Stars refuse to shine on bright, first day in Yaounde

Ghana starting line up against Morocco

Boufal smiled. Hands in the air as he heaved a sigh of relief while hugging his teammates who had come by to congratulate him. He had just given his team all three points in arguably the toughest game of the group. A goal that came in the 83rd minute. Too late for the Black Stars to salvage anything.

The game although tough lacked many attributes of a top-quality Africa Cup of Nations (AFCON) game. It didn’t have the usual belligerence that came with the earlier games at this competition.

There were so many stop-start moments and the flow of the game kept truncating after every two minutes. Yet, it delivered a platform for a display of tactics from the two eastern European coaches. Vahid Halilhodzic started the sprightlier of the two, parading his stars in brilliant fashion.

Boufal playing off Aboukhlal and moving powerfully in the early stages of the game with Imran Louza, Selim Amallah and Azzeddine Ounahi putting in the tackles and making sure that the balls get to the forwards.

Before the game, Ghana’s Serbia coach, Milovan Rajevac said his team were in Cameroon to prove doubters wrong.

For the first time in the last six AFCON tournaments, Ghana have not been mentioned amongst one of the favourites for the trophy – more for how we played in the qualifying rounds than for how young the team is.

Jordan Ayew started as number 9 for Ghana.

Rajevac set up his team in true counterattacking fashion; already donning himself and his team with the underdog tag that had been placed on team by many. As it has been for years, Ghana started slowly without any real threat. A 4-2-3-1 system that looked more defensive than it should actually be.

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Amartey was trusted to partner Djiku in defence, Partey was with Iddrisu in midfield while the exciting Kamaldeen Sulemana and Joseph Painstil were tasked to be the high flyers on the wings with the task to start attacks with their pace. It worked well for the better part of the game but it wasn’t until the 71st minute that all the effort drew a save from Moroccan keeper, Yassine Bounou.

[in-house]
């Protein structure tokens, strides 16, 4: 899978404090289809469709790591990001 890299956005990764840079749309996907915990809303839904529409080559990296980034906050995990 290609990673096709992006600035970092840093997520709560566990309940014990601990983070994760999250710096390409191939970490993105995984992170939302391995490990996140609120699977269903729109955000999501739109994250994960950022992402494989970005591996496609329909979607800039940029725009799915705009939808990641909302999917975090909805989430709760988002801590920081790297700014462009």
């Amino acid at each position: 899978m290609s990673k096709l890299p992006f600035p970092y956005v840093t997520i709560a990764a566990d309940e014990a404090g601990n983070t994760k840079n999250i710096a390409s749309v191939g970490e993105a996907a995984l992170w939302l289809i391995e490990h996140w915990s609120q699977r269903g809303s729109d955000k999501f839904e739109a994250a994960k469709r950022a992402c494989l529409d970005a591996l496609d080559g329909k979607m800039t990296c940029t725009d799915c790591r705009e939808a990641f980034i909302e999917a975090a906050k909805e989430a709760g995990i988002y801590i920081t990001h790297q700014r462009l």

Before then though, Ghana had come close a few times. Jordan bombed his way down the right flank, put a cross into the area trying to find his brother, Andre but Saiss – who showed clear shades of his performances at Wolves – was there to clear.

The Black Stars played gallantly but in the history of football, playing gallantly has never quite determined the end result. At the press conference, his biggest takeaway was that we created chances.

In a game where you could only count two or three chances for Ghana, it makes you wonder. There are many questions though, especially for Milovan Rajevac who led his side out today. It wasn’t until the 86th minute, after conceding before he decided to ring in changes.

He brought on Fatawu Issahaku for Joseph Paintsil, St. Pauli’s Daniel Kofi Kyereh for Sulemana and Benjamin Tetteh for Jordan Ayew. But why did he have to wait that long to make changes? Was he playing out for a draw only for it to backfire? What was the end goal?

All the questions will be hanging over his head as the team’s coach heads back to the hotel. He will have to act fast and now. Ghana has an array of young, talented players. Many of whom can turn games on its head in a flash but they will need to be trusted enough by the coach.

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If there is anything Milovan can count on now, it is that he has history backing him. His last time out at this tournament, he was mauled by Ivory Coast in the first game only to guide his team on a steady course to the final, but he cannot solely make history his guiding principle because also in history, doom and gloom have characterized second comings. Case in point Kevin Keegan, Harry Redknapp and Francesco Guidolin. 

By: Yaw Ofosu Larbi|3Sports|Ghana